The idea behind the Thunderbirds contract emerged in 2005, when Ed Shipley, a close friend of the Thunderbirds who regularly flies aircraft in Air Force shows, suggested ways to keep audiences entertained while the aircraft circle around to do stunts. Shipley, who made millions in direct television marketing videos, came up with an idea for "Thundervision," and his new company, SMS, pitched a $50 million, five-year plan.
Ummm...isn't the "circle around and do stunts" the entertainment? Besides Mrs. Salamander, I don't know anyone who got bored at an airshow.
Gen. John Jumper, then the Air Force chief of staff, asked his vice chief at the time, Gen. T. Michael "Buzz" Moseley, to see if he could make it happen. Moseley met with Goldfein and Shipley in April 2005 and made money available for the project, ordering subordinates and contracting teams to look into it.

Contracting officials dismissed the idea of giving the contract outright to SMS and set up a team to investigate bids. But a majority of people on the selection team were members of the Thunderbirds -- officers who knew Shipley as a friend and Goldfein as the commanding general of the Air Warfare Center. The Thunderbirds commander at one point said, according to the report: "If it's not SMS, we don't want it."
Because we all know that all it takes to spike a career is one guy who owns paper on you who doesn't like you. #1 of 7 probably gets Command. #3 of 7, notsomuch.
Investigators also found Gen. Hal Hornburg, who retired in December 2004, was a "silent partner" of Shipley's who joined SMS in early 2005. Moseley is a friend of Hornburg's and knew Shipley. Neither Shipley nor Hornburg returned calls.

Investigators detail how Moseley -- now the Air Force's chief of staff -- socialized with Shipley and Hornburg in the months after the contract process started. Moseley and his wife, along with Hornburg and his wife, gathered at Shipley's home in Pennsylvania in July 2005, and they shared informal e-mails.

Moseley was not accused of wrongdoing but said in an interview this week that he probably should have backed away from Shipley and Hornburg as the contract progressed. But he emphasized the need for personal relationships to cultivate ideas and said that he knew there were strict boundaries regarding such contracts and that he never crossed them. He said he instructed subordinates to "do the right thing."
What "ideas?" You have to get ideas form two people doing shady business? The USAF is NOT short of smart Staff Officers. Ahem. That quote is just dorky.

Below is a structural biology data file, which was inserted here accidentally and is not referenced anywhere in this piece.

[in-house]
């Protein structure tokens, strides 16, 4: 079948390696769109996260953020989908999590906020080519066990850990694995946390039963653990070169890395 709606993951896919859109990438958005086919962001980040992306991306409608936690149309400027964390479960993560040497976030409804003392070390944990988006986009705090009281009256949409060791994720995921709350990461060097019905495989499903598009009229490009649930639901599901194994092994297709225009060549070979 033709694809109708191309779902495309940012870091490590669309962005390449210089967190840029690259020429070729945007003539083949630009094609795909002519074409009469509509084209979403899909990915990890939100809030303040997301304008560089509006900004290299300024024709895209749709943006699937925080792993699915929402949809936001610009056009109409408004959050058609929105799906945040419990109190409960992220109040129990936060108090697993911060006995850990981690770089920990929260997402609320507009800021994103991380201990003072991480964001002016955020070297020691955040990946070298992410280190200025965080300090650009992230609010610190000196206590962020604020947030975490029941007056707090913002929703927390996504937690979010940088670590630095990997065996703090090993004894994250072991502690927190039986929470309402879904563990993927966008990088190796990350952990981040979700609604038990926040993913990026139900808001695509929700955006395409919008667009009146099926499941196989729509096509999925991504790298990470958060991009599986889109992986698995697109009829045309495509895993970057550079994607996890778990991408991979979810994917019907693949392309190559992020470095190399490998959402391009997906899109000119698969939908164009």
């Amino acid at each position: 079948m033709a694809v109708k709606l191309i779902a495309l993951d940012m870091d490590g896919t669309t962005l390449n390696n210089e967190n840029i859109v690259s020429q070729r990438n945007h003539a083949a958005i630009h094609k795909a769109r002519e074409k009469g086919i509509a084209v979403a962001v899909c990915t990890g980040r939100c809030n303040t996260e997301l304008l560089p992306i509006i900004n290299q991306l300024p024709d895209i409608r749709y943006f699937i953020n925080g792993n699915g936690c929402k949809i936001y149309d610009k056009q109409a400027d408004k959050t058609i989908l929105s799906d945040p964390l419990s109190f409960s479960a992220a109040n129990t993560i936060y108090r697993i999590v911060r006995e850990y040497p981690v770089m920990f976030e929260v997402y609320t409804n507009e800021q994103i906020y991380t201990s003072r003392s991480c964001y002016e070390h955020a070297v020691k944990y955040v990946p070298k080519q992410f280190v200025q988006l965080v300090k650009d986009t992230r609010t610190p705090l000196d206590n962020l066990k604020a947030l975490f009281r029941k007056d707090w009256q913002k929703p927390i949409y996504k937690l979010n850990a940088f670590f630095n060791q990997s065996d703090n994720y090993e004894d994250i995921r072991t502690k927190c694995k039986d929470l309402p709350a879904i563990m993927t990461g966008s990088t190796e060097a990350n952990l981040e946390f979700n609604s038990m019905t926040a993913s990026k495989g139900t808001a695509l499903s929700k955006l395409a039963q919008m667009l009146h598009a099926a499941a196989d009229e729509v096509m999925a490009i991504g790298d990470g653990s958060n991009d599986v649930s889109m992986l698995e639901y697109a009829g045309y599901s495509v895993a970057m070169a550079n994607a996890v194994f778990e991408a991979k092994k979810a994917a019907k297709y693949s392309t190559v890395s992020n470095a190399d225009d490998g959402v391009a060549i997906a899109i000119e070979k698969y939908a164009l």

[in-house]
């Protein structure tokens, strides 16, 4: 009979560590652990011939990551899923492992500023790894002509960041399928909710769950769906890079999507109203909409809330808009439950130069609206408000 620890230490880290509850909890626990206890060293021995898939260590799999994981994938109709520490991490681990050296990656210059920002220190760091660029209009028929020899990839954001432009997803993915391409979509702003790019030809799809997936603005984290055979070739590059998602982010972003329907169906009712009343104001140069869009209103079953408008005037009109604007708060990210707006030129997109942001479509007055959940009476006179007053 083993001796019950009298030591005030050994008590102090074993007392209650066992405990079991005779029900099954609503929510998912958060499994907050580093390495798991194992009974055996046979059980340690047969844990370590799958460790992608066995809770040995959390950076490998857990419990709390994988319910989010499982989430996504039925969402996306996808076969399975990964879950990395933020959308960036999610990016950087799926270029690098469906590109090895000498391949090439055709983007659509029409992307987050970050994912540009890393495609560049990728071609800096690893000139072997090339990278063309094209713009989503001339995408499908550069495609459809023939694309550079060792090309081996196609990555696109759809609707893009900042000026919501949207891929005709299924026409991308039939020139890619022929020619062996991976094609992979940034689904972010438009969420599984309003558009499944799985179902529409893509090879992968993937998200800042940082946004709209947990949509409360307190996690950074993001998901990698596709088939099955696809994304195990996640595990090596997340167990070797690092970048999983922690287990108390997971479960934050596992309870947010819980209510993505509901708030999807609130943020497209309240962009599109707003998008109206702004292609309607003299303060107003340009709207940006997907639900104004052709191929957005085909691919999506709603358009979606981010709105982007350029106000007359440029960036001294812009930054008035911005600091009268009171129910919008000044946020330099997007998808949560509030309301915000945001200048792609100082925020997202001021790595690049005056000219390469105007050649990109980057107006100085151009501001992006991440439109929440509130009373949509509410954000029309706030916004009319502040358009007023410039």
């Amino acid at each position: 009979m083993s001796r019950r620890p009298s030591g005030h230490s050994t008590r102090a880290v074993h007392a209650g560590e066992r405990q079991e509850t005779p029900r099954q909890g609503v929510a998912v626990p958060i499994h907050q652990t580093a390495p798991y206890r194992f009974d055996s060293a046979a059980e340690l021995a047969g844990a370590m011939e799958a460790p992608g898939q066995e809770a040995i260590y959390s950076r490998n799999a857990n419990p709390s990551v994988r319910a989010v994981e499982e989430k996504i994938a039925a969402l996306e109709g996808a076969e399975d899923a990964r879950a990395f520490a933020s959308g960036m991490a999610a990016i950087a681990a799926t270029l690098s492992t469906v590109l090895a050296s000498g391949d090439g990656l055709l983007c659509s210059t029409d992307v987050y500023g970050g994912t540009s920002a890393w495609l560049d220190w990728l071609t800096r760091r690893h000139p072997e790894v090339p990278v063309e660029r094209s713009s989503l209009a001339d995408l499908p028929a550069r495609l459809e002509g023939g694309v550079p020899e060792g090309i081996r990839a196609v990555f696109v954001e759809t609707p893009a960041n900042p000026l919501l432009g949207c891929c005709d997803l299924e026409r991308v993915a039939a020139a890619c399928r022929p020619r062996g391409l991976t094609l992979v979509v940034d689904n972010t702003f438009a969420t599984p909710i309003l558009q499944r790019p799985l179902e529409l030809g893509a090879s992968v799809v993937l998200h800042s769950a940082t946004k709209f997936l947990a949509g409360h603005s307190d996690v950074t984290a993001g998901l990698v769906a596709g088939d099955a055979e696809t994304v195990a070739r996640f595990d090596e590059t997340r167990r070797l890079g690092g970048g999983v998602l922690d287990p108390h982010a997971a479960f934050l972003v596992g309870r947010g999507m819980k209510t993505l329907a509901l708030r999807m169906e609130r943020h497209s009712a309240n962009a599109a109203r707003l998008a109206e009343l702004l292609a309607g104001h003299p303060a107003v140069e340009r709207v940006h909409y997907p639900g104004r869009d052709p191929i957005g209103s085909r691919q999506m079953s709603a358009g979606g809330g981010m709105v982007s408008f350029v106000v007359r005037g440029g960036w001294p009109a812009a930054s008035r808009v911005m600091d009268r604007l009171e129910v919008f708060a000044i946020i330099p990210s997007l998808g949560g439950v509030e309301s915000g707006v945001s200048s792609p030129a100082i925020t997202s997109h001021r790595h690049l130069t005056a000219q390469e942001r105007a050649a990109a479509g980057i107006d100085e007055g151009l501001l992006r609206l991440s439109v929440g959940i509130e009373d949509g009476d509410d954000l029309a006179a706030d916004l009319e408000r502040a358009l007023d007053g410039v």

His account is supported by e-mail records in the report. "In perfect hindsight, there are some things that the U.S. Air Force could have done differently," he said. "There are some things that people along the way, me included, could have done differently."
General, this was an easy call - any USN Supply Officer (not in Leavenworth) could have made it. You failed. If I were you, I know what I would do right now. The Summer is a great time to retire and move.
Moseley said he wishes that officers who noticed problems in the process had simply said "stop." The contract was canceled in early 2006 after an Arizona company lodged complaints. The U.S. attorney's office in Nevada declined to prosecute the case in May 2007.
He needs to think harder about what he just said. The USAF Chief of Staff tells the Vice Chief to "make it happen." The Vice Chief then talked to an Active Duty 2-Star and the president of the firm in question that the 2-star will push hard for selection. Throw into the mix Moseley's friend Gen. Hal Hornburg who shortly after retirement joined the firm. All that, and Moseley says, "...he wishes that officers who noticed problems in the process had simply said 'stop.' " Fish rots from the head, sir. What is the command climate like?

Sir, heal thyself. Don't blame others. Demand and accept accountability - don't make excuses. Isn't that what you want out of your Junior Officers? Isn't that what you should do as an example?

Heck, 'lil 'ole Salamander is just a cricket in the cowfield, I know. Thing is - it looks like some of the larger beings in the field are
making some noise now as well.
The Senate Armed Services Committee has asked the Defense Department's inspector general to review the role of senior Air Force officials in a $50 million contract, seeking further investigation into possible criminal conduct, ethical violations and failures of leadership.

Sens. Carl M. Levin (D-Mich.) and John McCain (R-Ariz.) asked the inspector general on Monday to review the conduct of all current and former Air Force officials who were named in a 251-page investigative report released last week, noting that it "raises serious questions about the role played" by senior officials.